Christmas meals were provided all through Christmas by central London Catholic Churches.
Meals and homeless services have been “busier than ever” according to Fr Dominic Robinson, parish priest of Farm Street and chair of Westminster diocese Justice and Peace Commission.
Farm Street and St Patrick’s in Soho provided food from their premises, alongside St James in Piccadilly. The Sant’ Egidio Community fed hundreds in Central London on Christmas Day and Boxing Day. “There seem to be more and more new homeless” reported Fr Dominic “and after 1 January, with ‘no recourse to public funds’ the number of people facing destitution and starvation will get worse.”
Caritas Westminster reported St Monica’s, Palmer Green, and St Joseph’s, Wealdstone being among the parishes providing hampers for struggling families, while many parishes supported foodbanks such as Borehamwood.
Fifty vulnerable families were helped by Newman Catholic College in Brent. Also, 26 schools were given vouchers worth £23,720, specifically to distribute for food provision for vulnerable families over the Christmas holidays.
Caritas Salford on Christmas Day welcomed 56 guests for breakfast and 77 guests for lunch at their Cornerstone Day Centre for homeless people in central Manchester. Director Mark Wiggin said that, “even on one of the coldest days of the year with no buses running people were coming into the centres to pick up a take-away Christmas lunch.”
Staff from St Antony’s Catholic School in Trafford had prepared the special Christmas dinners and headteacher Fiona Wright delivered the meals to Cornerstone on Christmas Day. She said, “at this time of the year it is really important that we work together as a community to support those in need, and the school is delighted to be able to contribute”.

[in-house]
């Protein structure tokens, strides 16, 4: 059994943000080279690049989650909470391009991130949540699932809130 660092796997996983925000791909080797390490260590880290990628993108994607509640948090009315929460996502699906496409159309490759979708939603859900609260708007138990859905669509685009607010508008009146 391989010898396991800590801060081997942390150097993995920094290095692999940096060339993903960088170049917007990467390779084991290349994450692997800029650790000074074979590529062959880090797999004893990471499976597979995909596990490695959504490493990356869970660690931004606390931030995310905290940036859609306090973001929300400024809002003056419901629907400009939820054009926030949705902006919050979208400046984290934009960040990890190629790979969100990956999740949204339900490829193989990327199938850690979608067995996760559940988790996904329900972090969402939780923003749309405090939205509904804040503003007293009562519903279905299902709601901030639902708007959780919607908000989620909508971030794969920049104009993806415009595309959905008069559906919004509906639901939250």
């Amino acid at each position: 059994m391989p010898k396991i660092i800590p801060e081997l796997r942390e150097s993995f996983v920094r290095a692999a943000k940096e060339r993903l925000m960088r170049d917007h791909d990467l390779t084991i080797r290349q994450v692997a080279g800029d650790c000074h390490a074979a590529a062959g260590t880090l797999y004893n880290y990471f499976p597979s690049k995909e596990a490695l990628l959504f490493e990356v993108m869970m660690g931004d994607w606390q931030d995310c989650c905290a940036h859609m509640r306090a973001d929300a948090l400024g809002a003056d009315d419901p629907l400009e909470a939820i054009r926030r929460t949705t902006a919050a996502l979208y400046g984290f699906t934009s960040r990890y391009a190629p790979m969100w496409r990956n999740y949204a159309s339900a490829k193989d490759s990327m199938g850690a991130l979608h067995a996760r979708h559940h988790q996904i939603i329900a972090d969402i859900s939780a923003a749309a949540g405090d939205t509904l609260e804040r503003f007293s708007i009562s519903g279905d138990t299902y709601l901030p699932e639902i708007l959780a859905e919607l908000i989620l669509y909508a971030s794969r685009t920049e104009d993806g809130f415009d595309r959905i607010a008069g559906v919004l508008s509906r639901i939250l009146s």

As well as their lunch, guests received a Christmas Hamper full of treats such as tins of chocolates, ham, tuna and chicken, chesses and biscuits and jams. Also, a gift bag of hats, scarfs, gloves, and toiletries.
BBC Radio Manchester and presenter Eamonn O’Neal was at the Cornerstone Centre on Christmas Day to host a live two-hour broadcast during the breakfast session. Bishop John Arnold of Salford, who spent the morning at the Centre, shared his thoughts with Radio Manchester listeners on the pandemic, Christmas and homelessness.
He said: “The pandemic has asked some important questions about the way we care for each other; we do not want to return to an ‘old normal’ where too many people are left behind, too many marginalised.”
Caritas Bury partnered with other statutory and voluntary organisations in Bury to provide services over the Christmas holiday. On Christmas Day 280 people received a Christmas food parcel. Young people were prominent as the Young Christian Workers Impact group and parents worked together to pack the food parcels for local delivery. On Christmas Day volunteers delivered meals to Caritas Red Door homelessness project referrals, Eagles Wings and Mana House hostel emergency cold weather accommodation, local care homes, hospital referrals, Bury mental health services, Six Town Housing Association, Probation service and other service providers.